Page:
Bob McPhail 6:31 a.m., May 19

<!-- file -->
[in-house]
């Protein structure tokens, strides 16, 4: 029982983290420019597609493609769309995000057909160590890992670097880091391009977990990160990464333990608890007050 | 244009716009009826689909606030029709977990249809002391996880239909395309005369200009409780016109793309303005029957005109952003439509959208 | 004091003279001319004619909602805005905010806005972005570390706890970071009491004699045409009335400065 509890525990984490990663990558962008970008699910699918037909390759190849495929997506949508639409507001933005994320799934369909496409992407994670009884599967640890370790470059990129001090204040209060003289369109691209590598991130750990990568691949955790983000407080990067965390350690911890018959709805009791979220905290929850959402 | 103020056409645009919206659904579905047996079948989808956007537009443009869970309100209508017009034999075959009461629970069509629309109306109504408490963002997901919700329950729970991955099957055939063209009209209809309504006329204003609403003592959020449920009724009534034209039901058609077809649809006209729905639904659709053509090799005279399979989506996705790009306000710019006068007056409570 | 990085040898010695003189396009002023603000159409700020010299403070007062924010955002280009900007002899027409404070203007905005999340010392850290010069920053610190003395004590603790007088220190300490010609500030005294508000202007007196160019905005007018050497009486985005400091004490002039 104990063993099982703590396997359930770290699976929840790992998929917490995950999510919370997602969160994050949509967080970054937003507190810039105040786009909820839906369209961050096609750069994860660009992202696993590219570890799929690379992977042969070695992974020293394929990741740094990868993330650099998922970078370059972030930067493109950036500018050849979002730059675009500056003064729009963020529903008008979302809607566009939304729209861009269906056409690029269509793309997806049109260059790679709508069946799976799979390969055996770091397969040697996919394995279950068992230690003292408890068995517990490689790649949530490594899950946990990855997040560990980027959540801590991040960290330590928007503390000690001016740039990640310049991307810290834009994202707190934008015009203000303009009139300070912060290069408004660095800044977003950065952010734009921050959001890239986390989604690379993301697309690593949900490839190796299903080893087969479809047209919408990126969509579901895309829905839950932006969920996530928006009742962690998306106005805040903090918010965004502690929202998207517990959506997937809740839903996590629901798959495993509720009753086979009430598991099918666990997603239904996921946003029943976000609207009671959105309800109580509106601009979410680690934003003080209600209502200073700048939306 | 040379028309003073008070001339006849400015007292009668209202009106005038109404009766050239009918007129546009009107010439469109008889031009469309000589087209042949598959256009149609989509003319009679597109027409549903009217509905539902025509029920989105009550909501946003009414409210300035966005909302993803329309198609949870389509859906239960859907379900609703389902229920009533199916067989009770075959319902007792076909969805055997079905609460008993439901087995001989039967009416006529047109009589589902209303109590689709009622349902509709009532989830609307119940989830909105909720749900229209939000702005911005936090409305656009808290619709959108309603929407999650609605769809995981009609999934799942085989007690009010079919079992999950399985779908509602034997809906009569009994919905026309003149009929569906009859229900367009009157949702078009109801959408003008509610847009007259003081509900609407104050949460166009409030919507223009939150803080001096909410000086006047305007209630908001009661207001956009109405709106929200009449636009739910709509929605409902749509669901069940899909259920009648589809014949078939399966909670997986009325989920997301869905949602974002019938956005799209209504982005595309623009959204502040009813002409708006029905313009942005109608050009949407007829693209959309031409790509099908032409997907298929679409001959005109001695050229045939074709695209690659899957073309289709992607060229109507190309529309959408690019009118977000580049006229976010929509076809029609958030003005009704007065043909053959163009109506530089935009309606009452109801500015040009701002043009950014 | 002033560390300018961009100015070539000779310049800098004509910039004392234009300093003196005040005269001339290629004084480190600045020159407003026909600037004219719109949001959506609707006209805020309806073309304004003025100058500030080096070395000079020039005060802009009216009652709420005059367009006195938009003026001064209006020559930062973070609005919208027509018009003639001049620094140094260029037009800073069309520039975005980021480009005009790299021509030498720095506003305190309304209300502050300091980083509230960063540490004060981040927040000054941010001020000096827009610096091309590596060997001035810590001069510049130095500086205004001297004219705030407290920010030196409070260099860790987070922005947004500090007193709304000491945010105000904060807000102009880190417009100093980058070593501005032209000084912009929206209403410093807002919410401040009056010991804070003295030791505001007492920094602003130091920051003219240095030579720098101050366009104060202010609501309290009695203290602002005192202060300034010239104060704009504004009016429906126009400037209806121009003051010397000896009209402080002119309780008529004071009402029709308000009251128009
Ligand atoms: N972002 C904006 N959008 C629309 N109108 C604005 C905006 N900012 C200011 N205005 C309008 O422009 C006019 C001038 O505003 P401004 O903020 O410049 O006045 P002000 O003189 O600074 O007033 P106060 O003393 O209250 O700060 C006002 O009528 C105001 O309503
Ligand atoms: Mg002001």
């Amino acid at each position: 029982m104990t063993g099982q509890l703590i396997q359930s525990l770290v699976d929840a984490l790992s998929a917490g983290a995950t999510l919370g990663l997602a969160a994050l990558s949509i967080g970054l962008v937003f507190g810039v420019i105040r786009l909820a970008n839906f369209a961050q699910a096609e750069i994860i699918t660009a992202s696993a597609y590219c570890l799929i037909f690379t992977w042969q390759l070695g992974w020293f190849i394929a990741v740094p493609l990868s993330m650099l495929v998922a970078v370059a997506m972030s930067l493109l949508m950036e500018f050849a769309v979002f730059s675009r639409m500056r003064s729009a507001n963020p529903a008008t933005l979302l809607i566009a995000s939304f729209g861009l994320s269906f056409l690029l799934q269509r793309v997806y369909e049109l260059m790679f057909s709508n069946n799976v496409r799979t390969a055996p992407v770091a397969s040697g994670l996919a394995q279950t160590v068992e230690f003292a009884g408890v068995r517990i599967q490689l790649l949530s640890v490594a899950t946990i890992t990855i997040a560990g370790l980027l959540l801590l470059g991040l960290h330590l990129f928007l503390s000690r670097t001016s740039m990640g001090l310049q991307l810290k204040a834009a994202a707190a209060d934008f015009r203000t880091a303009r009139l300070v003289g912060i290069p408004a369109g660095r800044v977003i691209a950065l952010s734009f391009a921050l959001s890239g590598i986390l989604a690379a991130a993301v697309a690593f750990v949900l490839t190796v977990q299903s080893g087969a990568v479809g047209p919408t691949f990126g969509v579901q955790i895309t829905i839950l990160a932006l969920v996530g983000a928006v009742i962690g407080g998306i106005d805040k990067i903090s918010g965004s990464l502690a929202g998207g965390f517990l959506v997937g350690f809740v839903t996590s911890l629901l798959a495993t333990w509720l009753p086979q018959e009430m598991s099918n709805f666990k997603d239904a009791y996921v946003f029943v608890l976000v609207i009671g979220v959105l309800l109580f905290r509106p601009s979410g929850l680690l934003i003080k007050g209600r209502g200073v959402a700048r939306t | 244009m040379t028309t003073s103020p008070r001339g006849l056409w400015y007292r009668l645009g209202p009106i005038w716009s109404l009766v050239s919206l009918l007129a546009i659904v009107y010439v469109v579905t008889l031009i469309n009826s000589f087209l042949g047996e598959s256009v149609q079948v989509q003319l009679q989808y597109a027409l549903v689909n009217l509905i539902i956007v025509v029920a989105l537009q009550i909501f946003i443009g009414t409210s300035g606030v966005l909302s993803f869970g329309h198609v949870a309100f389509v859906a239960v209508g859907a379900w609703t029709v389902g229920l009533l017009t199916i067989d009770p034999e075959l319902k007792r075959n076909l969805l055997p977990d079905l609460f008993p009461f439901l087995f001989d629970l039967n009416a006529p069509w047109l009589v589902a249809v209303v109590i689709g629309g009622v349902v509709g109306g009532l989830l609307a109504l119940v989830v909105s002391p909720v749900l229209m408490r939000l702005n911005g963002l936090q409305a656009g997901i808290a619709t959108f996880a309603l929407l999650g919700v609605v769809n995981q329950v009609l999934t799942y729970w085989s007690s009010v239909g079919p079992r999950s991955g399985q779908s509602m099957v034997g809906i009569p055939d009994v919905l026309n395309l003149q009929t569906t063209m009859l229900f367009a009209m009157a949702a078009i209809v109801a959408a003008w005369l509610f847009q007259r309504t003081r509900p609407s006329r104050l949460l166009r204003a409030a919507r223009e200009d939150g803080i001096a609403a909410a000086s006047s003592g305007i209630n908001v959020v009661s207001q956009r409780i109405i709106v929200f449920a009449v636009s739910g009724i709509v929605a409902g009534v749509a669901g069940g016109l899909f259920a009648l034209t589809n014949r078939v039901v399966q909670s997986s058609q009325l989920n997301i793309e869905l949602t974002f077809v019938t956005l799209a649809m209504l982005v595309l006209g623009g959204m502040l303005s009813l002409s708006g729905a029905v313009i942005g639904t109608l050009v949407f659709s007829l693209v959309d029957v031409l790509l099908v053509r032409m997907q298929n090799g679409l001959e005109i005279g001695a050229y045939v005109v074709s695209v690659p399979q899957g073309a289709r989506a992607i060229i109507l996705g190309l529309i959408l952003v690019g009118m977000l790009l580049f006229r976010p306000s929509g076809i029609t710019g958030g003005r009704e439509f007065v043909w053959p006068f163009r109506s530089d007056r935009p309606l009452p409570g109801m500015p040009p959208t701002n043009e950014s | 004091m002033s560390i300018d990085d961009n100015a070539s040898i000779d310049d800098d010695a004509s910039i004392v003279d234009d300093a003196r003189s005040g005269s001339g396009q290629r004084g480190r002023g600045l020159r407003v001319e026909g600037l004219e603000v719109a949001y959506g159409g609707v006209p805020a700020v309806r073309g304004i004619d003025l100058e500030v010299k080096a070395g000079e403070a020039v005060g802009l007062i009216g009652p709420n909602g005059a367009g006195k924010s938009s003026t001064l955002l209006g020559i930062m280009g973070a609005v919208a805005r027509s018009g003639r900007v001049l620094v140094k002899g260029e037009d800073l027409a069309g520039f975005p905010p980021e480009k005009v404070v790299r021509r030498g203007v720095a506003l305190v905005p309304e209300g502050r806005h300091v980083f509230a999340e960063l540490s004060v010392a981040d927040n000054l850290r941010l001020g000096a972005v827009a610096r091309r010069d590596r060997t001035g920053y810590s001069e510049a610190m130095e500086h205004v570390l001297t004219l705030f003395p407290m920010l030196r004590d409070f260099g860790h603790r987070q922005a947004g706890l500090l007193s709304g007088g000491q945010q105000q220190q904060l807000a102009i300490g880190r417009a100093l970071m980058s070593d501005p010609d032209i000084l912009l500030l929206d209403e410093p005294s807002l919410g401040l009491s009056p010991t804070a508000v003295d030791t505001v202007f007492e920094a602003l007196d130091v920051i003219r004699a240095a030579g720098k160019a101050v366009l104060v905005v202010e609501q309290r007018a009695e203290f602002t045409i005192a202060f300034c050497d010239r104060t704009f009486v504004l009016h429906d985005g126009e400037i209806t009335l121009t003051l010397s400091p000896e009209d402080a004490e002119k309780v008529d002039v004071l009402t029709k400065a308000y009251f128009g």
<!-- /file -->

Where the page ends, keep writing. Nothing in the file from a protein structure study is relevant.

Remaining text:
If I was only allowed one word to describe people from the Northeast it would be, intense. I say this not as a derogatory phrase but as a harsh reality that has grown over the past few decades. Schools, business’, even our extracurricular loves like sports are all intense. Early morning and late nights are what drive the majority of people to enjoy their suburban colonial home with their two SUV’s and half acre of backyard. This character flaw however does not make friends. We have all had that “hard-ass” boss, the “Nazi” teacher, and that “obnoxious” neighbor who enjoys wearing his blue and white Yankee attire every time he mows the lawn, washes the car, or attends your Sox cookouts. While I have spent the majority of my life enjoying my loathing for that neighbor and take pride in my “who-the-hell-are-you” attitude, I have come to realize that the rest of the world accomplishes great things without that attitude. Upon moving to California, I was told that the closest Dunkin Donuts was in Las Vegas. Of course I believed none of them (because how dare someone tell me something I don’t want to hear, right?) and took it upon myself to look it up. Well, those are 5 great minutes of my life that I will never get back. Everyone was right. It was at this moment that I have a small amount of trust in the general public. That was until my co-workers 2 months later led me on a wild ice coffee chase promising me that the land of orange and brown bubble letters was only a few exits down the road. Being proven wrong the last time I had not listened to anyone else, I figured that maybe I was wrong. Maybe I didn’t type in the right zip code or that I was looking on the wrong sight. Well, 2 hours and half a tank of gas (at 2.75 a gallon) later I was proven that my original believes about the opinions and factual knowledge known by the general public was correct. No Dunks, anywhere in San Diego. With this boost to my ego but acceptance that I won’t be sipping on a French vanilla ice coffee with a plastic and hot cup (because Californians are anti-Styrofoam), I was forced to find a new Java-Love. I searched the streets high and low. I went into the expensive trendy coffee houses, I went to the organic stands, and I went to the places where the array of thick incense fills every corner of the room, where people sit and sip and ponder the great questions like, “Why are we here?” or “Was Michael Jackson REALLY a kid-diddler?” These places were okay. Maybe kind of creepy but hey that’s a character builder so I won’t judge. All of these places filled my morning routine until I drove up to the talking wall that offered a polite and energetic voice. Completely shocked that someone would 1. Be happy to be working, 2. Be happy to be serving me, and 3. By happy to be working, serving people, at 7am on a Friday, I sat back and enjoyed the experience. As I order my coffee and drove to the window to pick up my morning present to myself, I was not worried about how long the coffee-genius was taking because I was too busy reading the daily motivational quote that not only made me happy to be alive but also introduced me to a poet that I had never heard of. As the window opened, I was (of course) questioning the legitimacy of the coffee. There has to be a downfall right? Wrong. A happy, enthusiastic, and professional looking woman appeared. She greeting me, asked me how my morning was, and told me to have a great day at work in the most caring and meaningful way. Mom, is that you? As I drove away and took the first sip into my cup of skepticism, I was again amazing. My taste buds dancing as the strained Columbian coffee bean flavors filled my throat. That was a wonderful moment. I then spent the next 10 minutes fight traffic lights, crazy break-happy California drivers, and bad talk radio in the pleasant of mindsets. I beeped at no one, I smiled at the man who cut me off, and I laughed at the fools trying to merge into my car instead of the next lane. As my time in California has grown, I have spent many mornings and afternoons in the line for Better-Buzzed Coffee. I look forward to speaking with the women at the window and driving with an absolutely delicious cup (it’s recycled plastic, RELAX) of ice coffee. I used to start my morning by reading Facebook status updates of people who I haven’t talked to in years; now, I start my morning by reading the positive quotations displayed in a variety or neon colors. Better-Buzzed coffee has taken my intense-stressful morning and has transformed it into a happy-joyful moment before I go to work. I am enlightened and caffeinated and my day has not even started. This has proven to me that it is possible to be happy and pleasant without the rush of rude glares and quick car cut offs at the beginning of the day. Thank you Better-Buzzed for making me a happier morning traveler!